How Upworthy Founder Eli Pariser Plans to Make the World a Better Place


eli pariser upworthy startup grind

If you ask people what their overarching desire for humanity is, most would say world peace. Upworthy founder Eli Pariser has more or less spent his career trying to make it happen – or at least, to help make the world a better place.

Pariser grew up in a small town (pop. 900) with one mission in life: “to make the world better in some way,” he said at New York’s January StartupGrind. “We live in an amazing time. We got to see the whole emergence of a new way of thinking and acting.”

He grew up reading Wired magazine, working on his first computer – a TRS80 – and thinking about the Internet. In fact, when he was 16, he had a conversation with his mom, telling her that he wanted to do a ‘dot com,’ which is what startups were called, back in the day. “I knew I wanted to do something with tech to make the world better.”

That might make him something of a digital native, but “I’m not a hardcore coder,” he admits. “I write PHP that makes real engineers wince. I can do just enough to be dangerous.”

Or effective.

The motivation to do something first hit him when 9/11 happened.

“I was horrified by it. It was a big moment in history, and I wanted to do something.”

What he did was put up an online petition with the idea of bringing people together, as a world. He sent it to 30 friends the next day – and it went viral.

“I kept checking my computer. 500 messages to download, then 2000 messages to download.”

The message reached half a million people, who were signing up and causing the site to crash.

Then the BBC called.

“They wanted to talk to the person in charge of the website. I was a 20 year old, sitting in my pajamas, with no money and no connections, and I’d gathered this community in just a few days. It got scary when people asked what we were going to do next. They wanted to make phone calls write letters.”

What he did was join – and lead – moveon.org, and helped to provide a set of tools to help mobilize people on line.

Seemed like the next logical progression, but remember: this is StartupGrind, so it’s never as easy as it looks.

“It’s easy to look back,” said Pariser. “But there were also 15 mediocre failed projects.”

Like the idea for nonlinear documentaries.

“It was a disaster,” he admitted.

By 2009, it was time to move on from moveon.

“Work is something you that you do every day. Having passion is one piece of it. For Pariser, constantly learning and trying new things are equally important.

“I looked at the way the media landscape was changing and I knew the Internet will change media and the internet will change politics.”

He also looked at how Facebook had become a major place where people make decisions and reshapes how people learn.

“That’s where I got interested. It was a real pivot point.”

What he did next was take a sabbatical and wrote the New York Times best-seller, “The Filter Bubble: What the Internet Is Hiding from You.”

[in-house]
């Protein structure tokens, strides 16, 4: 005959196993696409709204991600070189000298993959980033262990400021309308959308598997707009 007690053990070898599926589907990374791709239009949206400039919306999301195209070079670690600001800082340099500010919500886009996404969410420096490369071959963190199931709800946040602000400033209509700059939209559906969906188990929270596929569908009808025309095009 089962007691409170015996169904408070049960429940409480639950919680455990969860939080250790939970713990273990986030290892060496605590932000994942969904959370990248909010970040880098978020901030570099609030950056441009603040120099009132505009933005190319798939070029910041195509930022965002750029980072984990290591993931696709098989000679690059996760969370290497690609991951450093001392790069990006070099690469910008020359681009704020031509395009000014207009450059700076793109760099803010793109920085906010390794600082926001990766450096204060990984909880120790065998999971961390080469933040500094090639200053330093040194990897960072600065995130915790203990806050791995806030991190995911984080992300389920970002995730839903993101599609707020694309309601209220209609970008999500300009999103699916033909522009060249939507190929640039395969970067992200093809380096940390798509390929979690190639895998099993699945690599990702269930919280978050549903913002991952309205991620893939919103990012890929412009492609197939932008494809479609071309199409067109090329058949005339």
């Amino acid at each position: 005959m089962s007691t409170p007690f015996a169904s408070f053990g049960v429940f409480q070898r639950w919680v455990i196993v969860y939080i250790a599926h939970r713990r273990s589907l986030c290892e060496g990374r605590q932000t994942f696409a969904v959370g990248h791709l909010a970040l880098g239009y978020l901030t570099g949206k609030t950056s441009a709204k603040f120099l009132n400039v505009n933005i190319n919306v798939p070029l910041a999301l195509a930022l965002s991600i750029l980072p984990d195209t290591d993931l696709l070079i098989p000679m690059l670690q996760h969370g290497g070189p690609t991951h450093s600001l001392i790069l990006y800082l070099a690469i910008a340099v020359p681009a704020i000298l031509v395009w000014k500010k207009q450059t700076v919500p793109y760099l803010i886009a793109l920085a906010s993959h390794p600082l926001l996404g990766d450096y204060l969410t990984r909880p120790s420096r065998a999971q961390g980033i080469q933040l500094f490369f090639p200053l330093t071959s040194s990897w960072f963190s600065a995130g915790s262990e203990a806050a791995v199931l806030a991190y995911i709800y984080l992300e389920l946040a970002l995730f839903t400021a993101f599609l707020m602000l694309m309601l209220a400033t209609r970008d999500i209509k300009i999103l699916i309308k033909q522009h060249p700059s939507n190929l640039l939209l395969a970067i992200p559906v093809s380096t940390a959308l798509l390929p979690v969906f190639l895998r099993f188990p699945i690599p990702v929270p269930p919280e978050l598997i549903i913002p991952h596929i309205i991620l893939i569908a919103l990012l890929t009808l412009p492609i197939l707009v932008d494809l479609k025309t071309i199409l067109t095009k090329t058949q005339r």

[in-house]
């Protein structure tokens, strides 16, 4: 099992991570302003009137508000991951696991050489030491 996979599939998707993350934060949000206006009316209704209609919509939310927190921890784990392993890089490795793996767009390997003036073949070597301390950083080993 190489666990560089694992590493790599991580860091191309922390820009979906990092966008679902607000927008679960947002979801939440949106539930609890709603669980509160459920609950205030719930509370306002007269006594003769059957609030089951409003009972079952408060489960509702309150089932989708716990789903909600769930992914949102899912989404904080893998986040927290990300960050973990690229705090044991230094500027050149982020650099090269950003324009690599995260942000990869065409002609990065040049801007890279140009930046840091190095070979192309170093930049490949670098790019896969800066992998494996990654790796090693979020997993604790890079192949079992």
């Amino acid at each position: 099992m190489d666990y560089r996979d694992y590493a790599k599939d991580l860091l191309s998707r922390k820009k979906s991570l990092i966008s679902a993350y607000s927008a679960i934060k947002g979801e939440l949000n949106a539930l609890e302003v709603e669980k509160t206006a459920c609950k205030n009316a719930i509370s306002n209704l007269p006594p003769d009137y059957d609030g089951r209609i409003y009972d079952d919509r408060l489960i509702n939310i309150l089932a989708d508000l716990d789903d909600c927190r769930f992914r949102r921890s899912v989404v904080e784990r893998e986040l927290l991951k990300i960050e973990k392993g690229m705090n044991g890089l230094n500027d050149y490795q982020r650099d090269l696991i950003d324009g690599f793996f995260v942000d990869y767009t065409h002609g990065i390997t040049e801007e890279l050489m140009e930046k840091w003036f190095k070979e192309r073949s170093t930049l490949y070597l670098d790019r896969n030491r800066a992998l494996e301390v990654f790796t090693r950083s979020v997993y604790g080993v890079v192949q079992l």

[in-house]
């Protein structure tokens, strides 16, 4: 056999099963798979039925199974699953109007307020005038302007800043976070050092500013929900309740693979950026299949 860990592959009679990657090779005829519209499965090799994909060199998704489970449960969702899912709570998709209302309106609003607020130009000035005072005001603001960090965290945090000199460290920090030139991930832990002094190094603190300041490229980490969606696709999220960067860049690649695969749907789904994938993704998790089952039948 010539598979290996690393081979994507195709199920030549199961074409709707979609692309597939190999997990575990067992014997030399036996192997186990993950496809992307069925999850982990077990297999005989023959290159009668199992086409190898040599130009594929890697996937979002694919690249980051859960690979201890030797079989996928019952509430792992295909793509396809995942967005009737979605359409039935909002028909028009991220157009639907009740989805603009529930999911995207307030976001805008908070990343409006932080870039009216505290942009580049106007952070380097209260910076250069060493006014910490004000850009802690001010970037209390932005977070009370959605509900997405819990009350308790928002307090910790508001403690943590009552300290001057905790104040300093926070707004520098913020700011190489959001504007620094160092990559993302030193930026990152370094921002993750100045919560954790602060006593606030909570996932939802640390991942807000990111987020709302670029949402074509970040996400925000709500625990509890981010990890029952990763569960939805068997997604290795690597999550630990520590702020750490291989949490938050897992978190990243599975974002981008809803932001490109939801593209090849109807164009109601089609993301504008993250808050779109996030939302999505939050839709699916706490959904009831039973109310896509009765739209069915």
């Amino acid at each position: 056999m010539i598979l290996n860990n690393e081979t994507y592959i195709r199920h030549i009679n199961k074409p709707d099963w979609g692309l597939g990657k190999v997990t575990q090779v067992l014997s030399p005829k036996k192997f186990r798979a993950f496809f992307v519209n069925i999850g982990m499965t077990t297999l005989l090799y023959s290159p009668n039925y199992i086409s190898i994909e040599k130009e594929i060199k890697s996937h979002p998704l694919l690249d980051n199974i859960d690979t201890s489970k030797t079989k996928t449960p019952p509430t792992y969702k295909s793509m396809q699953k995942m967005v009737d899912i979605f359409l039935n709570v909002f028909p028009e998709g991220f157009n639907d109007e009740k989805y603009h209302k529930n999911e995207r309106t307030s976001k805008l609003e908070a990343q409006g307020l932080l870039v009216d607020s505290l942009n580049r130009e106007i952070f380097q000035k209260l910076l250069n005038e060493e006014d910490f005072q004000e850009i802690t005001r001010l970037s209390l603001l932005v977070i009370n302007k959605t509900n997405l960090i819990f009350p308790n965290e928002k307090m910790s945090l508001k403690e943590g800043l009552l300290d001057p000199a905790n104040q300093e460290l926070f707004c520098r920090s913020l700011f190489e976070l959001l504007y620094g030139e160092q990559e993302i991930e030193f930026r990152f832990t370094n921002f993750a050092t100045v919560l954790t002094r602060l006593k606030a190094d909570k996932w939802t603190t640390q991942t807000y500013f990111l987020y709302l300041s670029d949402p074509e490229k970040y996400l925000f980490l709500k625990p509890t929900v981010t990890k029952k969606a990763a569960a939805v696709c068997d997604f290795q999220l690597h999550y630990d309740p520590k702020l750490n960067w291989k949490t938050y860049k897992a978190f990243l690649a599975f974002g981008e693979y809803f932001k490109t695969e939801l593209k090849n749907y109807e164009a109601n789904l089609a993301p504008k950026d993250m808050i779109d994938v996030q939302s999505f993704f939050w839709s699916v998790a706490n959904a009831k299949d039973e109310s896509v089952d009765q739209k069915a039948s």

Pariser had always thought that tech, in and of itself, would make life better for everyone.

“Ordering a cab is easier than ever before,” he noted. But when you use Facebook, you see what Facebook decides you should see, he added. While editors and producers might have been disintermediated, “Amazon and Netflix are the new video middlemen.”

Upworthy was born out of a video he’d seen of a guy testifying in Iowa about his two moms and why they should be to get married.

“It looked like it was done with a security camera, but 17 million people came to the site in a few days, and that’s how we got (Upworthy) going. I’m that guy who doesn’t have a plan or solution to correct what’s going wrong,” he explained

But he was happy to show it.

With Upworthy, he has also stepped out of the not-for-profit world.

“Non-profit versus for profit – people make too much of it,” he said

Pariser’s focus: what do you want to do in the world to change it for the better?

Of course, the key is also to find the right team and the right strategy, he added.

Upworthy started with Pariser and longtime collaborator Peter Koechley. They raised a seed round, then quickly expanded the ranks.

“We want smart, passionate people who are generalists, who don’t have preconceived notions.”

Some things worked, and some, not so much.

“But that’s part of the fun – having a lot of room to experiment with,” Pariser advised the room of startup entrepreneurs. “Media consumption is a tug of war between… being informed about the world, and knowing who won the Oscars.”

People are people and that’s the way it is.

“Our main job is to get the facts out about various topics, that help people see the world from other people’s points of view…so they can see the world from a different perspective.”

And how do you make it so that it doesn’t feel like work.

Since he is something of a digital native and something of a storyteller from way back, will computers disintermediate actual human storytellers one day?

“Until computers get a sense of humor and can genuinely cry at things – and I mean, real tears – they can’t tell a compelling story. I’m a strong believer in humans vs algorithms. Algorithms can be helpful, but the more data you collect, the more you really you don’t know.”

About the author: Bonnie Halper

Bonnie Halper curates the StartupOneStop.com newsletter, which focuses on startups and entrepreneurs, and is currently being read in 50+ countries around the world.

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